May 1, 2011
A new Metropolis Books title is proof that architects still draft their ideas by hand.
Edited by Will Jones
Metropolis Books, 352 pp.,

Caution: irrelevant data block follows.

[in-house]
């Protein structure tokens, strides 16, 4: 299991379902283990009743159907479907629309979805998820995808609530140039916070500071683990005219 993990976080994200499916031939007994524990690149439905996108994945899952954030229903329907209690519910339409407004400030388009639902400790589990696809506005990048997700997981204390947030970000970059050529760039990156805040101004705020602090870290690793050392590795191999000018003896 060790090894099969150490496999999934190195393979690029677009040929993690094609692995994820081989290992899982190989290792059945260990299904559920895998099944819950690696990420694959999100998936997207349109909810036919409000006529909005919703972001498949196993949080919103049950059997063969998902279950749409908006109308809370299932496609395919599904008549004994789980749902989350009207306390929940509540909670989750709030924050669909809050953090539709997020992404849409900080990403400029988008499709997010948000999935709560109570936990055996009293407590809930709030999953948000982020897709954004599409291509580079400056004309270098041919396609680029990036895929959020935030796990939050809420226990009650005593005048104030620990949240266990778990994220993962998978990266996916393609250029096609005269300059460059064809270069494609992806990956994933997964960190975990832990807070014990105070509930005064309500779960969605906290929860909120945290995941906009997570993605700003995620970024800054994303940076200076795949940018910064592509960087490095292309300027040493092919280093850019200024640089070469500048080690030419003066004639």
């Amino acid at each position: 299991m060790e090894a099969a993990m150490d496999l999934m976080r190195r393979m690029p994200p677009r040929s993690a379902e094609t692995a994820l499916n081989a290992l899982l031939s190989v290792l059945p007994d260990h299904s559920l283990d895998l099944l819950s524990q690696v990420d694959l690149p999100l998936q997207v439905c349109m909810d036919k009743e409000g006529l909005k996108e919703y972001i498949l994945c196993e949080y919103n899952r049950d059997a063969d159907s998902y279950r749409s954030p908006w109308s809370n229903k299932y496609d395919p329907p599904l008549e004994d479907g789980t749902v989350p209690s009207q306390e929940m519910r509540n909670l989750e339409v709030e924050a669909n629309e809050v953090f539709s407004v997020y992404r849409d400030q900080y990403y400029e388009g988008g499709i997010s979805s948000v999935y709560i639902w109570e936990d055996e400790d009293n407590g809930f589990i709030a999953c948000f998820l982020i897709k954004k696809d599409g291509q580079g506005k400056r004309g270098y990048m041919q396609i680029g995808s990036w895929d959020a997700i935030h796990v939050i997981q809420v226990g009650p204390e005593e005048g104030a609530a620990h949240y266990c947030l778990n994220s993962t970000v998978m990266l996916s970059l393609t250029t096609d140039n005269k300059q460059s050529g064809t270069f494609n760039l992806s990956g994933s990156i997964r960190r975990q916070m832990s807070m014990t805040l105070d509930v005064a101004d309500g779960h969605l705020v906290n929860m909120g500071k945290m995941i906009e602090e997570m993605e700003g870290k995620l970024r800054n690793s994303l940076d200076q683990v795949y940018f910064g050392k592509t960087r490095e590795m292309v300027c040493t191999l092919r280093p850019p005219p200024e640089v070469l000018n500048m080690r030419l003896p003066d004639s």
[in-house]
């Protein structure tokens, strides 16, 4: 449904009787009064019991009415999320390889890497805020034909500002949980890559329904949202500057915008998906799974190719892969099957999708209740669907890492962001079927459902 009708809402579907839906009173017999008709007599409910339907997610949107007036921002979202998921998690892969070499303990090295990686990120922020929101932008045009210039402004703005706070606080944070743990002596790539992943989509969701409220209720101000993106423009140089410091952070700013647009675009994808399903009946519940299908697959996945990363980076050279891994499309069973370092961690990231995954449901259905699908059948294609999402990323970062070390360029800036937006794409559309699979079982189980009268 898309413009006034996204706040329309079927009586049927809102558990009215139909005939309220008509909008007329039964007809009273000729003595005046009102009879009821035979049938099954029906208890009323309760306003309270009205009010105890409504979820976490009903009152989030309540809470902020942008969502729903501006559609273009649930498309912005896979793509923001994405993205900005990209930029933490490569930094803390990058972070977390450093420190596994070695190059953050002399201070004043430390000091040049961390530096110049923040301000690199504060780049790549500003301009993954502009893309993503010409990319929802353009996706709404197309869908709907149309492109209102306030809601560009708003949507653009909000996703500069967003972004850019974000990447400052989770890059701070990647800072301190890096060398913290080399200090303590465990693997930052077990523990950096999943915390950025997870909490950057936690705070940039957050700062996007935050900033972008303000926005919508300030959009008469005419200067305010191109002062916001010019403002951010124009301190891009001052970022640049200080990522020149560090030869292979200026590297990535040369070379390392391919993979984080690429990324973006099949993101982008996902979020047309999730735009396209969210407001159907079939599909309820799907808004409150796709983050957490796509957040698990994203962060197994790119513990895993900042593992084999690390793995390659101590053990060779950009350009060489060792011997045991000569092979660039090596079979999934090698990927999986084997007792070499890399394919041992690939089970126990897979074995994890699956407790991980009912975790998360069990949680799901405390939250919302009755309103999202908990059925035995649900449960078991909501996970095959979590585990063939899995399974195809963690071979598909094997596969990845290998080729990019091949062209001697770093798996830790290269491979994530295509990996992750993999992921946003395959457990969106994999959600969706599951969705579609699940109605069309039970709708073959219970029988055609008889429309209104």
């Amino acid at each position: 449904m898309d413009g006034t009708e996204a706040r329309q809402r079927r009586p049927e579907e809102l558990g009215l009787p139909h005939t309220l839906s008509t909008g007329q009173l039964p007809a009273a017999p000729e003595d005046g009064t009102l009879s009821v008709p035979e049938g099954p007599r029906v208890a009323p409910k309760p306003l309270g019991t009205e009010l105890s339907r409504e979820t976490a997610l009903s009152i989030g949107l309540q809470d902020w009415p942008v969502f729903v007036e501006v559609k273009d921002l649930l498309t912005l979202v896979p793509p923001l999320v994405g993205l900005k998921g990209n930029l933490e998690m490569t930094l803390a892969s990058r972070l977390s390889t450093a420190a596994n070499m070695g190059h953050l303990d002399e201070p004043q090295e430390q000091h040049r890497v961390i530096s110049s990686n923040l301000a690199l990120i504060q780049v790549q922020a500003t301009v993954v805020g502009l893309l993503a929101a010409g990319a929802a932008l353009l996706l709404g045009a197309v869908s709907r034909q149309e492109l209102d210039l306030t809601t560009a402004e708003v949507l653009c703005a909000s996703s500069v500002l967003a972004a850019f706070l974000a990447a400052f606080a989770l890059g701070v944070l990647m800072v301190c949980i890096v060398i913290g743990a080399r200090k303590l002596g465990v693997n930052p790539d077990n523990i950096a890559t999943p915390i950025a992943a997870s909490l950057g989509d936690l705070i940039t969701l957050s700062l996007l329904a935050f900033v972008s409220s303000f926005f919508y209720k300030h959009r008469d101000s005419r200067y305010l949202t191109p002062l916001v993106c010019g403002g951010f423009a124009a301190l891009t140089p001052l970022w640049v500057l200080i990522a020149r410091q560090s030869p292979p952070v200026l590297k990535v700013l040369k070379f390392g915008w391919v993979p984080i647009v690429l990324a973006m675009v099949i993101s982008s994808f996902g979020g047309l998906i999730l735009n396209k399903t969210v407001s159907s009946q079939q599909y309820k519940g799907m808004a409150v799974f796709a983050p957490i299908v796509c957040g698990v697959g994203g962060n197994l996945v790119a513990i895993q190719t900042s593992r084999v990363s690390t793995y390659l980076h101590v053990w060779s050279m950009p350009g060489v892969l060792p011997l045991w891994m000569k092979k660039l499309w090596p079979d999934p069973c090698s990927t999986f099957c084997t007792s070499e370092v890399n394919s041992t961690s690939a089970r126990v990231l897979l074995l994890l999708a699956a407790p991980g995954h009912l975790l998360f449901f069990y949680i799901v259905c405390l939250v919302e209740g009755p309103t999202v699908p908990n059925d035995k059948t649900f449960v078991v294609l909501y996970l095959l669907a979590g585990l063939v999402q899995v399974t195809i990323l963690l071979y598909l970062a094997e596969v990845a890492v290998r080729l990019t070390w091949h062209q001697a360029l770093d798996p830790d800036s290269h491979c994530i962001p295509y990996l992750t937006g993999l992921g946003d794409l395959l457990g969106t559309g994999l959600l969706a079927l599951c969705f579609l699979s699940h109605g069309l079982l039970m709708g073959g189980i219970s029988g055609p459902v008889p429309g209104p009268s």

Do architects still sketch by hand in this era of computer drafting and digital fabrication? You bet. Architects’ Sketch-books presents hundreds of examples from 85 contemporary practitioners, including big names like Norman Foster, Shigeru Ban, Rafael Viñoly, and Will Alsop, as well as dozens of lesser-known contributors. The result is a gloriously messy and invariably entertaining hodgepodge of drawings (and a few paintings and models) that run the gamut from bizarre, inscrutable, and cartoonish to fanatically precise and detailed. Foster, for instance, uses captions and call outs to explain the finer points of an imaginary design (“Timber is the ultimate material in terms of sustainability!”). By contrast, Alessandro Mendini arranges portentous words and phrases like fixity, man today, and alienation on an otherwise blank sheet of paper. With these and many other artistic expressions, you get an instant feeling for an architect’s sensibility and personality in a way that you rarely do from a finished building (or a photograph of a building). As Will Jones writes in the introduction, “A sketch is ultimately throwaway, and yet it has the potential to capture a moment in time and an instant of pure inspiration.” Here we present four of our favorites from the book.